YOU ARE HERE: LAT HomeCollections


A military wife's battle is lost here at home

Boredom, frustration and loneliness on a remote Marine base sent Nicole Woody down a dangerous path with her young children.

March 03, 2007|Maeve Reston | Times Staff Writer

Twentynine Palms, Calif. — IT was the final day of Marine Sgt. Travis Woody's second tour in Iraq when the sergeant major pulled him aside.

"Do you know your wife has a drug problem?"

Travis sat back, stunned, as the sergeant major showed him an e-mail sent from Twentynine Palms, his home base.

Travis' wife, Nicole, was in jail, accused of helping a drug dealer rob, torture and imprison a man over several days in late August in her home on the base. Detectives seized hypodermic needles from a kitchen wastebasket, a police baton and a spoon crusted with methamphetamine.

The Woody children -- 7-year-old Cody and 2-month-old Austin -- were in protective custody.

Travis couldn't fathom how 25-year-old Nicole -- who had filled his mailbox with love letters and whose worst offense had been a speeding ticket -- could be involved.

He reached her by satellite phone.

"What the hell were you thinking?" he asked. She was crying so hard he could barely understand her. After seven minutes, the connection went dead.

He got an expedited flight home -- from Kuwait to Amsterdam to San Francisco to Palm Springs. When he opened the front door of his military-issue duplex in Twentynine Palms, black fingerprint powder was scattered across the countertops. Every drawer in the master bedroom was turned upside-down.

Three days later, he finally saw Cody and Austin at the San Bernardino County Department of Children's Services office. Cody ran outside and hurled himself into his father's arms.

"When are we going to Disneyland?" Cody demanded. "You said when you got home we could go to Disneyland."

In her first week at the county's West Valley jail in Rancho Cucamonga, Nicole Woody spent hours on her bunk, facing the wall, crying and murmuring unintelligibly to guards about "her babies."

Travis, on his first visit, tried to calm her. She begged him not to leave her.

"I'm here," he told her. "Everything is going to be fine."

Three weeks later, Nicole signed over custody of the children to her husband. It was the easiest way to keep them out of the labyrinth of child protective services, she said.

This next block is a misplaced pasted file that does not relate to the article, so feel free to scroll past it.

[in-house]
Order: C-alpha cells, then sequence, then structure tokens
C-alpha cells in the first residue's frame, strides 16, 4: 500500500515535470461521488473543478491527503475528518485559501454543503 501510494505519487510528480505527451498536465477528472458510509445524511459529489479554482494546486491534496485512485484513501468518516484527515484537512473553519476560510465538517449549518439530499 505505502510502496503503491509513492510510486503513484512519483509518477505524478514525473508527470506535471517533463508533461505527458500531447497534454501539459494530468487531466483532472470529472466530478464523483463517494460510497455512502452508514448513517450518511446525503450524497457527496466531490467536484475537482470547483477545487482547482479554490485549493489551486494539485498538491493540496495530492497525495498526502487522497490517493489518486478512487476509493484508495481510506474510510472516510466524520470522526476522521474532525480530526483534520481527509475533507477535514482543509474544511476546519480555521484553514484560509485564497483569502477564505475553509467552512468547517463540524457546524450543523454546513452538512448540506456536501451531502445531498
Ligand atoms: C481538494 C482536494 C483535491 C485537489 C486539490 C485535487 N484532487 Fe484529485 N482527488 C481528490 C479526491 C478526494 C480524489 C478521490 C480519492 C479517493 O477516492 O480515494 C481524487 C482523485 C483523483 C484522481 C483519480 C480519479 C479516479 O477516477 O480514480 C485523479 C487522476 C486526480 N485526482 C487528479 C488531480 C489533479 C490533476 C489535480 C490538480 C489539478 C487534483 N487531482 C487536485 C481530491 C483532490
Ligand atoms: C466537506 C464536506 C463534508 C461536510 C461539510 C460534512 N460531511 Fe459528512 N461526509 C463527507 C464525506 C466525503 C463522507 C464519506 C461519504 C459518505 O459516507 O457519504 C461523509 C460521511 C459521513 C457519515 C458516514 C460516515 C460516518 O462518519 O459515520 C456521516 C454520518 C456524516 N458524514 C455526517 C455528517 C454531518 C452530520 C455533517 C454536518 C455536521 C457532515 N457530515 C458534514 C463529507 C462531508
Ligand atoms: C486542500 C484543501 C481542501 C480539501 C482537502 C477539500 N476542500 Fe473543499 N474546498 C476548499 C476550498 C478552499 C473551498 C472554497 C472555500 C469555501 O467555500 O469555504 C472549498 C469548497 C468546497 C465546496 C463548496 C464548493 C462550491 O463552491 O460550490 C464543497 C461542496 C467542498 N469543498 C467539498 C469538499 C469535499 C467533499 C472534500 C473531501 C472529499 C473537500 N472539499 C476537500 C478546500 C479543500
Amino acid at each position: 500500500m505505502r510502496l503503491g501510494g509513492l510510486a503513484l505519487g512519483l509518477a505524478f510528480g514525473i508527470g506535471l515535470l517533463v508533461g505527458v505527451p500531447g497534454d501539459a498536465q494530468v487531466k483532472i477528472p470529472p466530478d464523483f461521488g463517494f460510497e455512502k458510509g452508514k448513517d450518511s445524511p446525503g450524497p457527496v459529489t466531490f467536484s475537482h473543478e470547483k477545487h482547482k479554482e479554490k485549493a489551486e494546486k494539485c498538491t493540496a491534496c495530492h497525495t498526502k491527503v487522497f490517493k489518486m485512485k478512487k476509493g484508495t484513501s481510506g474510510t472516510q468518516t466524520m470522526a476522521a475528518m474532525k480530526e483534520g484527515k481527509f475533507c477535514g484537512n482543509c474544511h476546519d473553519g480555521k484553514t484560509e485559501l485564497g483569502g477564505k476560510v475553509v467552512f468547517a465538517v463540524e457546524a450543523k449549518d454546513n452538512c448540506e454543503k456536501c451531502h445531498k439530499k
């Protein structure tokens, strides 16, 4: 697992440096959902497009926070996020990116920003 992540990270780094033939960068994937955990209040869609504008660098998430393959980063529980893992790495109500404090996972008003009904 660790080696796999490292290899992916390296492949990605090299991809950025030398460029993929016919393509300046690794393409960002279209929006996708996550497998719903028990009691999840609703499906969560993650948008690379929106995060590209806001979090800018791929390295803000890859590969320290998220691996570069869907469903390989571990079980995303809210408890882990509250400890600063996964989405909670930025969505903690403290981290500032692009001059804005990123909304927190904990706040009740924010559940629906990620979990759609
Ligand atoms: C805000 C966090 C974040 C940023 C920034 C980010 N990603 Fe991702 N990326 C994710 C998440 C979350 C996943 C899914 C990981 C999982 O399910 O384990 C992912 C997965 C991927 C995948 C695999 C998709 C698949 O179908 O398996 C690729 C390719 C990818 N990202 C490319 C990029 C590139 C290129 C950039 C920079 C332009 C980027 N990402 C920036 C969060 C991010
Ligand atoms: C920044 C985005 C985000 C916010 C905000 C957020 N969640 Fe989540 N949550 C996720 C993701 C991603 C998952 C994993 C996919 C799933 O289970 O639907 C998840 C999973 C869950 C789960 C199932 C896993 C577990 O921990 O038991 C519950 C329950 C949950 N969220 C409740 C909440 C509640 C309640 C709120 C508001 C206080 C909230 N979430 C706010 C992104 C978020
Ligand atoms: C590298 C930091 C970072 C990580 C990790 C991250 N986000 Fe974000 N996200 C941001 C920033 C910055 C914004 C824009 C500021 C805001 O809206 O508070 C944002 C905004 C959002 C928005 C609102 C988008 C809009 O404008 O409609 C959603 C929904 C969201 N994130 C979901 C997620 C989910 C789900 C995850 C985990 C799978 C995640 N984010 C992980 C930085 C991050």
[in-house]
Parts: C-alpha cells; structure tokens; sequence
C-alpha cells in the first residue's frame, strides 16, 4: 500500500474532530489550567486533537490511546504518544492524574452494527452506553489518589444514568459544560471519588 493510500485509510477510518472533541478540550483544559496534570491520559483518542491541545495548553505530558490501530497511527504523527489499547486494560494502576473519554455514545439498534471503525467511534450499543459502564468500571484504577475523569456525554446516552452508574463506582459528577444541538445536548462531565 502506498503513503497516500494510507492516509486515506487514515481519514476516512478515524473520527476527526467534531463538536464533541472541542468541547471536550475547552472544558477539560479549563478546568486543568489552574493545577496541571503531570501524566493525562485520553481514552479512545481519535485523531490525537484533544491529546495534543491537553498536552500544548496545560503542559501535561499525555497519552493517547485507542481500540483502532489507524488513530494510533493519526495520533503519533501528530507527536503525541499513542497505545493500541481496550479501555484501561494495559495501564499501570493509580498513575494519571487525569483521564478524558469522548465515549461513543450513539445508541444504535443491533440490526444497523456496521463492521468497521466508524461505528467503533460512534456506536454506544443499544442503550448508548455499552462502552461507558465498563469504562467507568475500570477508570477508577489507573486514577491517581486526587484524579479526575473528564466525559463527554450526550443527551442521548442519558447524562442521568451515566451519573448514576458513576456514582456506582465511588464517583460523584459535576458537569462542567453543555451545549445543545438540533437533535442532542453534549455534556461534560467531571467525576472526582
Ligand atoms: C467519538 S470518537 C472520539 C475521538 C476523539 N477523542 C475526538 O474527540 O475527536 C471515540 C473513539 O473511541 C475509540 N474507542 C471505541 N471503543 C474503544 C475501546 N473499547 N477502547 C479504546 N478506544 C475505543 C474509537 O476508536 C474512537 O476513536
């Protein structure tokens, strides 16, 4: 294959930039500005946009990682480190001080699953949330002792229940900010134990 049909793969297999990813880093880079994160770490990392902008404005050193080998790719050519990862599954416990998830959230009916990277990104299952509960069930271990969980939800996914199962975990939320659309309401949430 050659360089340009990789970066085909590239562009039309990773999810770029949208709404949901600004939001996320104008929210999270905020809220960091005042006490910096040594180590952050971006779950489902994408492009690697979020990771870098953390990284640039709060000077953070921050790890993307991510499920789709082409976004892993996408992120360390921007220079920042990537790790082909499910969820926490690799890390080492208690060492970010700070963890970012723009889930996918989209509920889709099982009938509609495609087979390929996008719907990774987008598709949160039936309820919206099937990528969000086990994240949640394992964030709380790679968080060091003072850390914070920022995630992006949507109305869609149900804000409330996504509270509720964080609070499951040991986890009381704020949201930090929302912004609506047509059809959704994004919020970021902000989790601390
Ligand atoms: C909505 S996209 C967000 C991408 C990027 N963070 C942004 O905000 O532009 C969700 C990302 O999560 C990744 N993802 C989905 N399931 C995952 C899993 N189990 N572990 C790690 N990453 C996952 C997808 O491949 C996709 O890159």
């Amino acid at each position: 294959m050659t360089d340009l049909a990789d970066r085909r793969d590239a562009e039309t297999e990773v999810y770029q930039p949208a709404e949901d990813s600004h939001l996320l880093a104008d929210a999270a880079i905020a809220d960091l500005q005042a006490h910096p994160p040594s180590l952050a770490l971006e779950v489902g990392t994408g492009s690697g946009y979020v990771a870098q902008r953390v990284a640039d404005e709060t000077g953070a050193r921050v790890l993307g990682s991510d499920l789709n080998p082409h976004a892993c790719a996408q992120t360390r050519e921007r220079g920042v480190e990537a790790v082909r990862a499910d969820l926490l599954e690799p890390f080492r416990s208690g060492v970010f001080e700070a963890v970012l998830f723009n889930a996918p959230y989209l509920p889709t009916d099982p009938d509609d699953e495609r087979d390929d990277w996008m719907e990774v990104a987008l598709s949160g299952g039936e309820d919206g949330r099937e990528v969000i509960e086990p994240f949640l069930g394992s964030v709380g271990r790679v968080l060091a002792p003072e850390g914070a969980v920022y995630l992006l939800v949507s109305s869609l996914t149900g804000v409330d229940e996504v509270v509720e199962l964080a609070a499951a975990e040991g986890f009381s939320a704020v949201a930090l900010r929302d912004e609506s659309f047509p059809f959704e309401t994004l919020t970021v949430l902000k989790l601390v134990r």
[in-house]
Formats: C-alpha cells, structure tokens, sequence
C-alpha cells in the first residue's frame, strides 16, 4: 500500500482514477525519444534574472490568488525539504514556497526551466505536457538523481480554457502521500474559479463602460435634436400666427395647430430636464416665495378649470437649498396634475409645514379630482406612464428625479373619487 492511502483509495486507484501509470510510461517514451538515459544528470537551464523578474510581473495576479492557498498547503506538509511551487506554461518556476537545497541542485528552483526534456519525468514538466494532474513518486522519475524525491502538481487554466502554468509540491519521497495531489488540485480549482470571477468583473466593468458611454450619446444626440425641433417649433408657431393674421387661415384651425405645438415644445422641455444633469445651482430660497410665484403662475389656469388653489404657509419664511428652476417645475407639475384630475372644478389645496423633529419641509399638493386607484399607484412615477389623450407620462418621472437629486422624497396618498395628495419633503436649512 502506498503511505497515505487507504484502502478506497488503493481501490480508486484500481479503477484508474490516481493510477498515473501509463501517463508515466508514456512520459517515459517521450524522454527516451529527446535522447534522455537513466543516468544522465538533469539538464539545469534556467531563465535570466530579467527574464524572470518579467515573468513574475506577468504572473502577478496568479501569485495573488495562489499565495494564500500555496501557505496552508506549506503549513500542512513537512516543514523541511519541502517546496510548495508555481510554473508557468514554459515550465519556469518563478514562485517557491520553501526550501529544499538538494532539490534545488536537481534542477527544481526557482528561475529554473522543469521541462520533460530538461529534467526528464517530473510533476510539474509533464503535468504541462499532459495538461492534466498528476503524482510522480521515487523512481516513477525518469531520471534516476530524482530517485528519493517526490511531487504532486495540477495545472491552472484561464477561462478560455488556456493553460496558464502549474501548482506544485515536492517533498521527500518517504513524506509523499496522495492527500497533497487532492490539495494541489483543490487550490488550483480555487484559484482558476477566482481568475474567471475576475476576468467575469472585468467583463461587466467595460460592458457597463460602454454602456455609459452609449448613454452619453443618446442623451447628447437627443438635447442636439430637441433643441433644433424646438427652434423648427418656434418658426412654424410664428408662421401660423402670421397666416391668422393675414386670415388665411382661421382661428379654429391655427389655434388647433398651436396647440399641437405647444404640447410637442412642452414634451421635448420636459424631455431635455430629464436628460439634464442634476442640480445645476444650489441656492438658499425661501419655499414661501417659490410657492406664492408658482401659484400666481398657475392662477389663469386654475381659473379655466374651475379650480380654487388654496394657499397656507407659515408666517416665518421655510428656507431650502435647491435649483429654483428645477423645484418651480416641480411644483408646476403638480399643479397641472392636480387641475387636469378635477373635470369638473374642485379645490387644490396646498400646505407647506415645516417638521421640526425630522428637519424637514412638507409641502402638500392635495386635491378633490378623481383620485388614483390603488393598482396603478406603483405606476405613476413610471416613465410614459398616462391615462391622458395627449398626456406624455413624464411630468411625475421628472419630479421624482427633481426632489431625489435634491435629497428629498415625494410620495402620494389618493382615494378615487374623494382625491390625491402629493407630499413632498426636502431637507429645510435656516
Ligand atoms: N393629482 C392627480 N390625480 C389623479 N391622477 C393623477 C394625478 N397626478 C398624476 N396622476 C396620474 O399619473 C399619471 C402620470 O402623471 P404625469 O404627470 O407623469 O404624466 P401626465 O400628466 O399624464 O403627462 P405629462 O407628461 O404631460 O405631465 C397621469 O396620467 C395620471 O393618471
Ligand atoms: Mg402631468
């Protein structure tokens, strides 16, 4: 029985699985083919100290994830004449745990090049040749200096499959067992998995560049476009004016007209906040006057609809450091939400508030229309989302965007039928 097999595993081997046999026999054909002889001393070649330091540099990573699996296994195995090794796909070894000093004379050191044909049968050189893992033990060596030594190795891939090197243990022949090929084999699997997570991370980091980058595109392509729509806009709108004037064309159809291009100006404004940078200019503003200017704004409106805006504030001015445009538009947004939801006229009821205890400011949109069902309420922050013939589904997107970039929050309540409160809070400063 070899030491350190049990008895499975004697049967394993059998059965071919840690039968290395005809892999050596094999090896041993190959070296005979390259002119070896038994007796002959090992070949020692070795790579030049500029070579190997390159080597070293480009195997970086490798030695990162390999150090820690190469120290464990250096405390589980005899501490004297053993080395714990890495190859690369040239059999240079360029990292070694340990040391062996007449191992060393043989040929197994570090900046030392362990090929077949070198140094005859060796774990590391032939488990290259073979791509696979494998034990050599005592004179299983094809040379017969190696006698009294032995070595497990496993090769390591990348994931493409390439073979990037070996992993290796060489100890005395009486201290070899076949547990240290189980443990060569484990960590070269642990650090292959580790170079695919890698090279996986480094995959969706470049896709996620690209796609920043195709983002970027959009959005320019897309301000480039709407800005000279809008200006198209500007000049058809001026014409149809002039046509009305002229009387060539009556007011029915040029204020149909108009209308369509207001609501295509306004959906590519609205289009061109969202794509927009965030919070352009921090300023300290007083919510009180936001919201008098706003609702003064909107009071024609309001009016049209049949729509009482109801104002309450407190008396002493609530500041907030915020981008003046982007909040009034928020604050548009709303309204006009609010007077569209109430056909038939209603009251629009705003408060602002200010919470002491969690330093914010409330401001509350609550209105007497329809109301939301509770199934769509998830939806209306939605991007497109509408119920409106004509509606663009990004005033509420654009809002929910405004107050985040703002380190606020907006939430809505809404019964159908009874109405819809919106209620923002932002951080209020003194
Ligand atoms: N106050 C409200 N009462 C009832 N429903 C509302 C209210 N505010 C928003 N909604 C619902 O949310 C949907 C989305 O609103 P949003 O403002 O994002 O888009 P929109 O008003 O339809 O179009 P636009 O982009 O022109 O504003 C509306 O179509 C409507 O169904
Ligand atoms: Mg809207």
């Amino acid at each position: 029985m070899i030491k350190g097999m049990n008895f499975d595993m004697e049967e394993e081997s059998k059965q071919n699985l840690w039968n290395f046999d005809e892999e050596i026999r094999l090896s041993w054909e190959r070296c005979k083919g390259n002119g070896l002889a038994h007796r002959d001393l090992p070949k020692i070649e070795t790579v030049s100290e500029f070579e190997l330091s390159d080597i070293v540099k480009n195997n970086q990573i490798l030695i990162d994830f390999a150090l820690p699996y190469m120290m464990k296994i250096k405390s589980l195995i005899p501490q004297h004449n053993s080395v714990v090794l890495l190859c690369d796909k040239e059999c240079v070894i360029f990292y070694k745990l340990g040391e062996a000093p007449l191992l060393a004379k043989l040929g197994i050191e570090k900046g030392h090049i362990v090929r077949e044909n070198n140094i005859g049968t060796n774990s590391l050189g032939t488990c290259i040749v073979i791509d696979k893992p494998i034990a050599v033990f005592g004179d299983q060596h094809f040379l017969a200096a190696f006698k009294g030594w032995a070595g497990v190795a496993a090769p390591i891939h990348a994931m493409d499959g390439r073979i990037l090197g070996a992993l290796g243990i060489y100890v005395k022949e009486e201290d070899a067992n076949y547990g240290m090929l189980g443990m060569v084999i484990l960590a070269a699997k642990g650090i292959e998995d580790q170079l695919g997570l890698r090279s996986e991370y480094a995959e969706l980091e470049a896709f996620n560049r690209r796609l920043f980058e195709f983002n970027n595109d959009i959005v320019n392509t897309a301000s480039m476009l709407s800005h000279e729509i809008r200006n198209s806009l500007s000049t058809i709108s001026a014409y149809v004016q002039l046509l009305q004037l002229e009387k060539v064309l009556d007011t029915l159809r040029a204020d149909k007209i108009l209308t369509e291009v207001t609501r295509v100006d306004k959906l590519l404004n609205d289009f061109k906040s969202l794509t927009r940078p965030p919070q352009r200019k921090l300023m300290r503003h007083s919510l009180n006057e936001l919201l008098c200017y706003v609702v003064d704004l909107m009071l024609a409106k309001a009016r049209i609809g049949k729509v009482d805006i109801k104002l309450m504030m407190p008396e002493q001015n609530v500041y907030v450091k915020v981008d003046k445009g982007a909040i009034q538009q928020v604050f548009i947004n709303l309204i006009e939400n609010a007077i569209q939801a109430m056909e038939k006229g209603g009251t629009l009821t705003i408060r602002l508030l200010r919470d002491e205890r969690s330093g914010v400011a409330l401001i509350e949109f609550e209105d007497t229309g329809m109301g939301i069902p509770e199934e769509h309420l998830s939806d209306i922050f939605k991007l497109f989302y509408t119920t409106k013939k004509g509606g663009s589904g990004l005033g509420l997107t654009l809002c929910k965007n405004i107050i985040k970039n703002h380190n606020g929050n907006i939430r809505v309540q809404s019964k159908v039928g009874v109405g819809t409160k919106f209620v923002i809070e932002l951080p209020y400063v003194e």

But the next morning, beneath the fluorescent lights of the jail visiting room, she was pale and remorseful, worried she might never see her family again.

"I've made mistakes, but I don't belong here," she half-whispered. "They don't care that you hurt and that you want to change. I didn't have to have everything stripped away from me to see what I had."

Her eyes welled up.

"Being in here," she said, "is like being deployed."

THE strains on military families have increased dramatically in the last five years. Some Marines have been deployed three or four times to Iraq. The potential for trouble is heightened for those left behind, often young families isolated at such remote bases as Twentynine Palms.

"There are all these ladies with all these talents, and there's nothing for them here," said Beth Edwards, a military spouse who said it took her six months to find a job, even though she has an MBA.

When spouses get into trouble, whether it's drugs, credit card debt or extramarital affairs, they are often reluctant to seek help, said Dennis Orthner, a professor at the University of North Carolina at Chapel Hill who has studied the pressures faced by military families.

"There's a worry that anything on your record -- even your medical record or help-seeking record -- will somehow influence your career or your spouse's career," Orthner said. "That means there's a tendency to be silent, to grin and bear it. That's why, for this woman, trying to find help within the military is not always the safest thing to do."

Marine counselors at Twentynine Palms say that mental health records are protected by privacy laws and that they often make referrals to civilian counselors off the base.

Twentynine Palms Chaplain Michael Taylor noted that his one-on-one conversations with spouses and Marines were protected even from subpoenas. "There's an incredible support network available," Taylor said. "If the spouses choose to isolate themselves, there is only so much we can do."

NICOLE and Travis grew up in the Burlington, N.C., area. Nicole's mother worked in the garment mills, and Travis lived on his grandfather's farm.

Travis' mother came from a military family. He never thought seriously about any other career.

Travis met Nicole when he was 19 and on leave after Marine boot camp at Parris Island in South Carolina.

She was 16 and had just testified against her stepfather, a Navy man, for sexually abusing her beginning when she was 12. He was sentenced to four years in the Norfolk brig, according to Navy records.

Travis recalled that Nicole seemed fearless, with the maturity of a woman twice her age. Around Travis, Nicole said, she felt safe for the first time.

They stayed in close touch after he got orders to report to Kings Bay, Ga., and then to the Marine Corps Air Ground Combat Center at Twentynine Palms.

Los Angeles Times Articles